- The Washington Times
Tuesday, February 15, 2022

The face of the Washington Nationals franchise is hanging up his cleats.

Ryan Zimmerman, who has been with the Nationals since the franchise’s first season in Washington in 2005, announced his retirement Tuesday. 


After 17 years spent entirely with the Nationals, the two-time All-Star made the announcement via his agency, CAA Sports, on Twitter. 

From being the team’s first-ever draft selection after the franchise moved from Montreal to Washington to helping lead the team to a World Series title in 2019, Zimmerman was a stalwart for the Nationals organization — both as a leader and in the lineup. 

“When we first met, I was a 20-year-old kid fresh out of the University of Virginia — the very first player ever selected by the newly created Washington Nationals in the 2005 draft. I had no idea how unbelievable the next 17 years of my life were going to be,” Zimmerman wrote in a letter addressed to D.C. fans. 

“We have won together, lost together and, honestly, grown up together. We lost 100 games (twice), we won 90 games (four times), we moved into a new stadium, we failed to get out of the first round of the playoffs (four grueling times) and, of course, we experienced the magical World Series run of 2019 that no one will ever forget. Through all of the achievements and the failures you always supported me, and for that I will forever be grateful.”

Zimmerman ends his career with 1,846 hits, 284 home runs and 1,061 RBIs. 

“For 17 seasons, Ryan Zimmerman epitomized what it meant to be the face of the franchise,” Nationals general manager Mike Rizzo said in a statement. “Ryan always carried himself with class, honor and respect and played the game for the name on the front of the jersey, not the one on the back.”

“It was truly an honor to manage and share a clubhouse with Ryan Zimmerman,” Nationals manager Dave Martinez said in a statement. “He was a fierce competitor but also a calming presence when we needed it most.”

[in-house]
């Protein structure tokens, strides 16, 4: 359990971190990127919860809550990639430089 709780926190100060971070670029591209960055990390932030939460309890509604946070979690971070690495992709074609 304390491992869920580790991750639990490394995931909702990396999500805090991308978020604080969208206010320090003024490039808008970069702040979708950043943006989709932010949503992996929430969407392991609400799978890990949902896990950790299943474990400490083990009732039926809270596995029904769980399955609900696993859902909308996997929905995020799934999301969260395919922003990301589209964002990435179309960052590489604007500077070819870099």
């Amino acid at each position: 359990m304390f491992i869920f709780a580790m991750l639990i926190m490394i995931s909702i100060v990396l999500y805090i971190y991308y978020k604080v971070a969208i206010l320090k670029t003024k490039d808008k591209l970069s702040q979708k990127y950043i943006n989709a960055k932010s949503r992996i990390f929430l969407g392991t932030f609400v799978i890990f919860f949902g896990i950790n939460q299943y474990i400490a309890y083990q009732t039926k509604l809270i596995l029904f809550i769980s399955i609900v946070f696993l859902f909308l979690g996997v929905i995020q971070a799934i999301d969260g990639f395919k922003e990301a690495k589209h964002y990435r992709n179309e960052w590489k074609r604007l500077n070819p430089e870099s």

After being selected with the fourth overall pick in the 2005 draft, it didn’t take long for Zimmerman to make it to the bigs. With just 67 games of minor-league experience, the 20-year-old was called up and made his debut on Sept. 1. In 20 games that September, Zimmerman quickly lived up to the hype, hitting .397 and smacking 10 doubles.

For the next eight years, the third baseman was one of the most consistent and dependable players in baseball, posting six 20-plus home run seasons and five 80-plus RBI campaigns. 

In 2006, he finished second in National League Rookie of the Year voting behind Marlins shortstop Hanley Ramirez. Two years later, he opened Nationals Park with a bang, smashing a walk-off home run in the first game at the new stadium in 2008. 

Zimmerman then emerged as one of the game’s best third basemen in 2009 and 2010, earning MVP votes and winning the Silver Slugger Award in both seasons. He smacked 33 long balls with 106 RBIs in 2009 and followed that up by hitting a career-best .307 in 2010.

Despite his early career success, the new team was still struggling. From 2005 to 2011, the Nationals had two 100-loss seasons and didn’t have a single winning season. But that changed in 2012 when the team finished atop the NL East and made the playoffs for the first time as the Nationals, starting an eight-year stretch in which they made the postseason five times. Zimmerman once again earned MVP votes that year after hitting .282 with 25 slams. 

The next four years, though, were a downturn for Zimmerman’s career. After a solid 2013, he dealt with multiple injuries over the next few seasons, only playing 156 combined games in 2014 and 2015. Things didn’t get better in 2016, as Zimmerman slumped his way to the worst season of his career with a .218 batting average. 

However, Zimmerman had a renaissance in 2017 at 32 years old. He made his second All-Star Game, hit .303 and posted career-bests in home runs (36) and on-base plus slugging percentage (.930).

Then, in 2019, Zimmerman and the rest of the Nationals reached the pinnacle of the sport. His biggest hit of that postseason came in Game 4 of the NLDS against the Dodgers. The Nationals were up against the wall in a win-or-go-home game, and Zimmerman came through with a three-run homer in the fifth inning en route to a 6-1 triumph. He also smacked a solo home run in Game 1 of the World Series, a 5-4 Nationals victory over the Astros. 

“There’s not a team that I would’ve wanted to do this with more than these guys,” Zimmerman said during hisWorld Series parade speech. “We’re 2019 World Series champs, and nobody can ever take that away from us.”

His last appearance at Nationals Park will be remembered by the standing ovation fans gave him during the team’s season finale last year. Martinez pulled Zimmerman out of the game before the eighth inning, providing Nationals faithful the opportunity to give Mr. National 17 years worth of appreciation.

• Jacob Calvin Meyer can be reached at jmeyer@washingtontimes.com.


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